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Inflatable vs Rigid kayaks

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  • Inflatable vs Rigid kayaks

    i'm in the market for a decent ocean kayak and am having difficulty deciding if i should get the inflatable or rigid style kayak.

  • #2
    think about

    The amount of room you want for storage.. if you want to do overnighters etc.
    the inflatables are great for fly in, or for short day trips..
    I like hard kayaks for longer trips,, and I like a good solid line in my kayaks keel. along with a rudder.. for ocean going,, it seems like you have lots more miles of paddling..
    Think also about a take down Kayak.
    they are great because you can put them in a suitcase sized case and carry them on a plane and set them up in about a half hour or so,, store room aplenty and they have a rudder..
    If you are planning on using a kayak alot, and don't plan on needing to make it small for transport, I prefer a hard shell..
    I have a smaller kayak in inflatable that I carry on a backpack and haul it into remote places on my back and then blow it up and away I go,, it weighs 45 lbs and will carry two people in a pinch,,
    oh well,,
    looks like you are going to need both

    but is that such a bad thing???
    When you come to a fork in the trail, take it!

    Rentals for Canoes, Kayaks, Rafts, boats serving the Kenai canoe trail system and the Kenai river for over 15 years.


    • #3
      I'm not really an avid kayaker, but I've used rigids and collapsibles. Rigid kayaks will perform better; they cut through the water quicker. An inflatable or collapsible is practical if storage or transport are a big issue, and it's a nice option if you only plan on going on a few trips a year; just stow it and forget it until you need it. If I kayaked regularly I'd want a rigid one.
      Tsimshian tribe, wolf clan, the house of Walsk.


      • #4
        As stated, the advantage of an inflatable is it can be easily transported and stored. But, the compromise you make for that is the hull isn't as efficient when paddling nor does it have the stiffness for running through waves.

        I see inflatables as specialized craft, not general purpose use.
        Those that are successful in Alaska are those who are flexible, and allow the reality of life in Alaska to shape their dreams, vs. trying to force their dreams on the reality of Alaska.

        If you have a tenuous grasp of reality, Alaska is not for you.


        • #5
          i can transport my ik along with all my gear in my civic! carry it on a pack frame, and it's good for 2 people. on the other hand it doesn't track well especially in the wind.


          • #6

            Personally I own all three described above: Rigid, Inflatable, and Skin on frame (takedown)

            I live where the the saltwater is accessable and do kayak moderatly. I prefer my rigid Kevlar boat for its performance, durablity, and convinience. For a quick and dirty local paddle I'll grab that. For anything remote or accessed via float plane I grab my inflatable or takedown. I own a Feathcraft brand skin on frame and honestly enjoy the performance and feel of the boat. I must be kinda lazy because I'm prone to drag a boat and I just can't do that safely with a skin on frame boat. The Feathercraft also doesn't allow for mega storage and a companion. When I've got a loat of gear to transport and a partner I go to my inflatable which is considered a two person larger capacity boat. It also breaks down for storage. I've used all three and each has a welcomed place in the garage.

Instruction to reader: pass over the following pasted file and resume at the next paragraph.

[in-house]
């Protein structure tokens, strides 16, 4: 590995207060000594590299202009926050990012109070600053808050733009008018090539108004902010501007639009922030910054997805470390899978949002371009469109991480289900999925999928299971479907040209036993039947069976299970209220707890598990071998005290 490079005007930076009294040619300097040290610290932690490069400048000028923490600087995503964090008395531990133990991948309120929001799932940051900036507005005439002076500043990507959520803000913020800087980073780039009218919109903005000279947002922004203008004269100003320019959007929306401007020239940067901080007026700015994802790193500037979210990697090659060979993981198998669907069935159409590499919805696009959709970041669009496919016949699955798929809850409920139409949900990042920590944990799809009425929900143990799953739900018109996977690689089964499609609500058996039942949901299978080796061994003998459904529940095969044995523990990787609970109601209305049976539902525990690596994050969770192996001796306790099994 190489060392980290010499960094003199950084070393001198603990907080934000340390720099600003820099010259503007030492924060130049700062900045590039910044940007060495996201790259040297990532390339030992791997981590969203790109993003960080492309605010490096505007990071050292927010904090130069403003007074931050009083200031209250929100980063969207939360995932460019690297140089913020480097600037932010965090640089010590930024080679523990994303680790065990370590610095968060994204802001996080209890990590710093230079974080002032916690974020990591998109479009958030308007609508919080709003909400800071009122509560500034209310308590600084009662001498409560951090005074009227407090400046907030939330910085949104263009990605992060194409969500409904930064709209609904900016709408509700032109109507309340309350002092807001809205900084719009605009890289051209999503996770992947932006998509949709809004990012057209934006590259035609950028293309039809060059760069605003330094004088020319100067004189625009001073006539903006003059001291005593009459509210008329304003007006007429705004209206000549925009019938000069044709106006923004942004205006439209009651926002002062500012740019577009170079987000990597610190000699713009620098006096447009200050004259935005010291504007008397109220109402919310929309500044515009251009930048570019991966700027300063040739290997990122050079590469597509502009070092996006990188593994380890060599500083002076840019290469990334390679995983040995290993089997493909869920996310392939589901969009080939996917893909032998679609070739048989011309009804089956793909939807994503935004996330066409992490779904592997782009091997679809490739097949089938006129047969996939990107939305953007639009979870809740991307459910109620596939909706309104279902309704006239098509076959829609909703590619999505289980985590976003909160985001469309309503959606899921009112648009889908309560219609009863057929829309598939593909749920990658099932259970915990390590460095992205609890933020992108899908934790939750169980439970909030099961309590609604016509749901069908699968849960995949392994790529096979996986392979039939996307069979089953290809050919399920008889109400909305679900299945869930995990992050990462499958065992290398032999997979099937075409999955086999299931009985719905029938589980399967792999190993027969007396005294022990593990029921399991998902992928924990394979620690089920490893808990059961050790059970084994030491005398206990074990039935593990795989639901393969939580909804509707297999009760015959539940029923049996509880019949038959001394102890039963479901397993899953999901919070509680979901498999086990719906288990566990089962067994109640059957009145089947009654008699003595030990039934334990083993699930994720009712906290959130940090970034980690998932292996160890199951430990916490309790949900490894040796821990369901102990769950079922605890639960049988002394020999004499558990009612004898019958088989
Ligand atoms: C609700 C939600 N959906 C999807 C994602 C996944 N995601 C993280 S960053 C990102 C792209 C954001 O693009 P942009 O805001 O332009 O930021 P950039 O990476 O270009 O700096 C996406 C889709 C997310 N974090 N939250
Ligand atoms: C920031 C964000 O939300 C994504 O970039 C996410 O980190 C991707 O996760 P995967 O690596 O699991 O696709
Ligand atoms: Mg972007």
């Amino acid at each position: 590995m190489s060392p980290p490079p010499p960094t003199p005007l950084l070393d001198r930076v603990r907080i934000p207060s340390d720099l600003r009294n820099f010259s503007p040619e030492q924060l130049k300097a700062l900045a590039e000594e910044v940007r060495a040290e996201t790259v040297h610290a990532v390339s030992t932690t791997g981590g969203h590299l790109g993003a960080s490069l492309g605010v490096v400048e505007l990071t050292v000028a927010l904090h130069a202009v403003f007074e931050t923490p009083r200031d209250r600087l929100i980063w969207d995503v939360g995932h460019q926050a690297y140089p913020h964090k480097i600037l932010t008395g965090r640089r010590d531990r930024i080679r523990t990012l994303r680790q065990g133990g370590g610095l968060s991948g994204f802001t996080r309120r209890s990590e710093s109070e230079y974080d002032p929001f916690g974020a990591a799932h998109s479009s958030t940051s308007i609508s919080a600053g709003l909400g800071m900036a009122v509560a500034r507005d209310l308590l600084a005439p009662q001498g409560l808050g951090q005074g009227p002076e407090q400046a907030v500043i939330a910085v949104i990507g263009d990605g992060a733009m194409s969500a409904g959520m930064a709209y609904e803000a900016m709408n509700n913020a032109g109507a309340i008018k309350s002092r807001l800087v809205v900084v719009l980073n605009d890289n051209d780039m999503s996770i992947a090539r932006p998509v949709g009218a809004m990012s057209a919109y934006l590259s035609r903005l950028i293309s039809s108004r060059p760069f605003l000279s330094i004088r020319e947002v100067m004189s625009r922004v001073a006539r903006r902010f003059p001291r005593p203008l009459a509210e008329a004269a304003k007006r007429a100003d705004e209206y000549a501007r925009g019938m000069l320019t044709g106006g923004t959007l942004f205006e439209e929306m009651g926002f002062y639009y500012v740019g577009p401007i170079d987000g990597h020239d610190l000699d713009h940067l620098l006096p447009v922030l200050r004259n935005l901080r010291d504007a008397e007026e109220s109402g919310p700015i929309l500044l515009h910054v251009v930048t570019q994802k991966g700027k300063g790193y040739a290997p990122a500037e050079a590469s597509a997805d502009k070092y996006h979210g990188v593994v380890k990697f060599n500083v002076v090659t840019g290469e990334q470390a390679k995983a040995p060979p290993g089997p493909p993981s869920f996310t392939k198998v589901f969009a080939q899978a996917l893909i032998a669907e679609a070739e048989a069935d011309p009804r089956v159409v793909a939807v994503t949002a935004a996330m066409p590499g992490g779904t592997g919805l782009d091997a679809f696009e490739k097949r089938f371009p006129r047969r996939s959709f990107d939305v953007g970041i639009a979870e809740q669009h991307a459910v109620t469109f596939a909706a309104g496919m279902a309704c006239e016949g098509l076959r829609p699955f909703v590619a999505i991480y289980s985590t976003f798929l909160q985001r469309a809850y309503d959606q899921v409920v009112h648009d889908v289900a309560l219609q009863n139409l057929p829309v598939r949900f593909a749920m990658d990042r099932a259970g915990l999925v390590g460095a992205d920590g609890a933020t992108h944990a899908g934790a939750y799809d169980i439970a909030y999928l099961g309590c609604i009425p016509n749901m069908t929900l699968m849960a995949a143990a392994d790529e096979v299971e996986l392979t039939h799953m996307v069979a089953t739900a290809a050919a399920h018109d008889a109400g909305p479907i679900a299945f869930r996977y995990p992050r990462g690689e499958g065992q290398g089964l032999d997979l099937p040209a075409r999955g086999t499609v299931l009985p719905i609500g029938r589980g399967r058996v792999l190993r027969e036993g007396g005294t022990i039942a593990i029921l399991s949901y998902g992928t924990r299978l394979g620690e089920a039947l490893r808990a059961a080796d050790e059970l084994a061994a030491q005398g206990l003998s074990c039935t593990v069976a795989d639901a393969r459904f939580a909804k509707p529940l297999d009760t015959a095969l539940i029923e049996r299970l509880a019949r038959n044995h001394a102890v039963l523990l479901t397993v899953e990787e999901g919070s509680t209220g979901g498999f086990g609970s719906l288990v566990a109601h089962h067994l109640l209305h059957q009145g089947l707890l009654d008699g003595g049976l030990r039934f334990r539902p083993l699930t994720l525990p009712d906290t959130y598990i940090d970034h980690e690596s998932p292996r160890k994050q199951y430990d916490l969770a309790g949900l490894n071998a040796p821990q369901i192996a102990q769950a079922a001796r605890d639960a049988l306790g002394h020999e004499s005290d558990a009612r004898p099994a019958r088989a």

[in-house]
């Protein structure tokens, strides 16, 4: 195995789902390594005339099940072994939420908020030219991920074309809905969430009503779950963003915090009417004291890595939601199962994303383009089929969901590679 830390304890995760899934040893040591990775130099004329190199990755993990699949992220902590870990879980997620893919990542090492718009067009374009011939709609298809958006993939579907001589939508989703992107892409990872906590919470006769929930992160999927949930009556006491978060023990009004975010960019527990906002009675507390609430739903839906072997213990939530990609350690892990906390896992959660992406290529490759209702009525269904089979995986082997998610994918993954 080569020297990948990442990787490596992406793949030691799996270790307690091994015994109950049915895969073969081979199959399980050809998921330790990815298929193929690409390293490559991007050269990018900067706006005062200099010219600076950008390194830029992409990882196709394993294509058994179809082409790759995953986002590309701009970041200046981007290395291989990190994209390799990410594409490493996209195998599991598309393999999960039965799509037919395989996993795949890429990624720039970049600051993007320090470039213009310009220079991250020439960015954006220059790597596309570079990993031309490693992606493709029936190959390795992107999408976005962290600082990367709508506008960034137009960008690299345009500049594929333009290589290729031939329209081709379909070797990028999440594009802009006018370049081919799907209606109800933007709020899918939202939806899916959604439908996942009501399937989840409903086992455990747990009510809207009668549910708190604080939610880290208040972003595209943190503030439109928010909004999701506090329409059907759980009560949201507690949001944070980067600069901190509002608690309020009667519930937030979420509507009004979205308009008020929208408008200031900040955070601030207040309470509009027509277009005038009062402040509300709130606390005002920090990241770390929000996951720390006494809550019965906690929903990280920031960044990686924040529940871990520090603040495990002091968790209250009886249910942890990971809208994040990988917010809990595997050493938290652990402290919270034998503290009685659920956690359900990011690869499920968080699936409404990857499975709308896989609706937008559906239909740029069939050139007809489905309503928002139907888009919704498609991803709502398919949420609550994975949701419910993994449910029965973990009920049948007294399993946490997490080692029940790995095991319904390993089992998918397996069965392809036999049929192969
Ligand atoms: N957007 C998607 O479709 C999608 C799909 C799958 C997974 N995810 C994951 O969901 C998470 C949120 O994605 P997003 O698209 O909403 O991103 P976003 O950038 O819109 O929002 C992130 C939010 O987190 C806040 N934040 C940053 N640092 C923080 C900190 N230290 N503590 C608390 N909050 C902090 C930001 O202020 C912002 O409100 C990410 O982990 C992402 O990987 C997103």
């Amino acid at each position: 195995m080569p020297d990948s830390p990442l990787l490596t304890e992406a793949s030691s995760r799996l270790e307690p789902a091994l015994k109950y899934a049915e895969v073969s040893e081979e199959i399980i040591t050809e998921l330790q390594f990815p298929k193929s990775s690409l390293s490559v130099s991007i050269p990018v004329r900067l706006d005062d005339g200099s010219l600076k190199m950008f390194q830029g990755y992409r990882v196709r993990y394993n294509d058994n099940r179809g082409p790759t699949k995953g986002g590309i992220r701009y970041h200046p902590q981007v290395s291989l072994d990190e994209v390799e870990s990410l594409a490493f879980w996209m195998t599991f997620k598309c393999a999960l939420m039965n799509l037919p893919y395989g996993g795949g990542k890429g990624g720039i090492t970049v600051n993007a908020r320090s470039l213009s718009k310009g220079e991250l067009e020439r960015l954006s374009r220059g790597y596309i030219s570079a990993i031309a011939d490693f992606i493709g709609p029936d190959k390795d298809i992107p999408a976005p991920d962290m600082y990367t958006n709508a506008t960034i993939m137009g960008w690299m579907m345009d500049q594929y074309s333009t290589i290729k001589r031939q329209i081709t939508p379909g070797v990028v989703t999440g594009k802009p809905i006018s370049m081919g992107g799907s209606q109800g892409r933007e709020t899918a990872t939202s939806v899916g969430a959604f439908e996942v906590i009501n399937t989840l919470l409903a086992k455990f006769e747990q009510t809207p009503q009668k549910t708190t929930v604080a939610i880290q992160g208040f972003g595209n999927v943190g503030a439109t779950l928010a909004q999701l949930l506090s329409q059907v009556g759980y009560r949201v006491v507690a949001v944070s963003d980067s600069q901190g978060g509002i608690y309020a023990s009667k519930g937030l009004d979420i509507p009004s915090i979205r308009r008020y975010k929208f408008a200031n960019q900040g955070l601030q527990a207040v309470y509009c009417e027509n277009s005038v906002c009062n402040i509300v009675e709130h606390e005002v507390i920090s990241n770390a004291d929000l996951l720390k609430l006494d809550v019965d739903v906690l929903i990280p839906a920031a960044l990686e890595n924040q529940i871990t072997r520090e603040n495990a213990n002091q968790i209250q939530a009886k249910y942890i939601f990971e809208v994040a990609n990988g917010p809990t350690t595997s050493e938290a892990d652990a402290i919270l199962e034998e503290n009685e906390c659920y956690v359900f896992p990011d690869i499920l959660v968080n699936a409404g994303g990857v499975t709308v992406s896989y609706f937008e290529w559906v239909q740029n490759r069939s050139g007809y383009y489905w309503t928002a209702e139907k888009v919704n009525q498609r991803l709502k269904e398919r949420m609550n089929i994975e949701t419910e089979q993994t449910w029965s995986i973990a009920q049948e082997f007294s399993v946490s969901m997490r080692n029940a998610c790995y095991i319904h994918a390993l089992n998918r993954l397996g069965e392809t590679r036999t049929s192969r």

Anybody can make things work but when it comes to small boats for adventure travel there is not a one size fits all craft. If I had to pick one I'd choose a good inflatable. It will travel slow, track poorly but will get you and your gear safely across the water and thats what really matters.


            • #7
              There are many inflatable kayak options to choose from and I have found one of the best is the Sevylor Ranger.
              This inflatable kayak is a great all rounder. It is tough easy to pump up and looks very good in the water.
              I was so impressed with this particular inflatable I now own three of them. The ranger was the first inflatable kayak I ever purchased and at first I was sceptical about the durability of an inflatable kayak. How wrong I was! Three years on and the ranger is still going strong despite some very arduous adventures it has never picked up a single puncture.
              I have paddled many times in sea water and due to time restrictions and a bit of laziness have not always got round to washing the corrosive salt out straight away after my journey and have simply packed the kayak still wet back in its bag.



              • #8
                The advantages of owning an inflatable kayak is portability and storage, this summer we took inflatables to both Italy and Spain, we flew both times, being able to get of the beaten track and explore made it well worth the trouble of taking and extra rucksack.


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